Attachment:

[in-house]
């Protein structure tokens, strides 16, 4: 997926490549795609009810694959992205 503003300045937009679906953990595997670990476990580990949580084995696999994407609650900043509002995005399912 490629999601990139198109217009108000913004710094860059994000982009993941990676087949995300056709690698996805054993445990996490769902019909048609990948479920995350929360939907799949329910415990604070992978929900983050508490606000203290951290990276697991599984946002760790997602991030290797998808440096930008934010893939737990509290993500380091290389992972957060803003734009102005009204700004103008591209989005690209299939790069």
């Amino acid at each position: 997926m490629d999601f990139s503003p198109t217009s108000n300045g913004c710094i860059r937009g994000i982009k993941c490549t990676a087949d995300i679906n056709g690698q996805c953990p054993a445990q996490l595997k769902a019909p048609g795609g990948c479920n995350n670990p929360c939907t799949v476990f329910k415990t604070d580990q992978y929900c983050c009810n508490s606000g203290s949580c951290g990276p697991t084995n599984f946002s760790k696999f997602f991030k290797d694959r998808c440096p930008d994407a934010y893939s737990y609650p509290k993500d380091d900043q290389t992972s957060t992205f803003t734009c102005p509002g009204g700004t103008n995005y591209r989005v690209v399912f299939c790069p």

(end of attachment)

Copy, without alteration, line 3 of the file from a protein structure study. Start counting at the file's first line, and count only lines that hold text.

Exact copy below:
């Amino acid at each position: 997926m490629d999601f990139s503003p198109t217009s108000n300045g913004c710094i860059r937009g994000i982009k993941c490549t990676a087949d995300i679906n056709g690698q996805c953990p054993a445990q996490l595997k769902a019909p048609g795609g990948c479920n995350n670990p929360c939907t799949v476990f329910k415990t604070d580990q992978y929900c983050c009810n508490s606000g203290s949580c951290g990276p697991t084995n599984f946002s760790k696999f997602f991030k290797d694959r998808c440096p930008d994407a934010y893939s737990y609650p509290k993500d380091d900043q290389t992972s957060t992205f803003t734009c102005p509002g009204g700004t103008n995005y591209r989005v690209v399912f299939c790069p």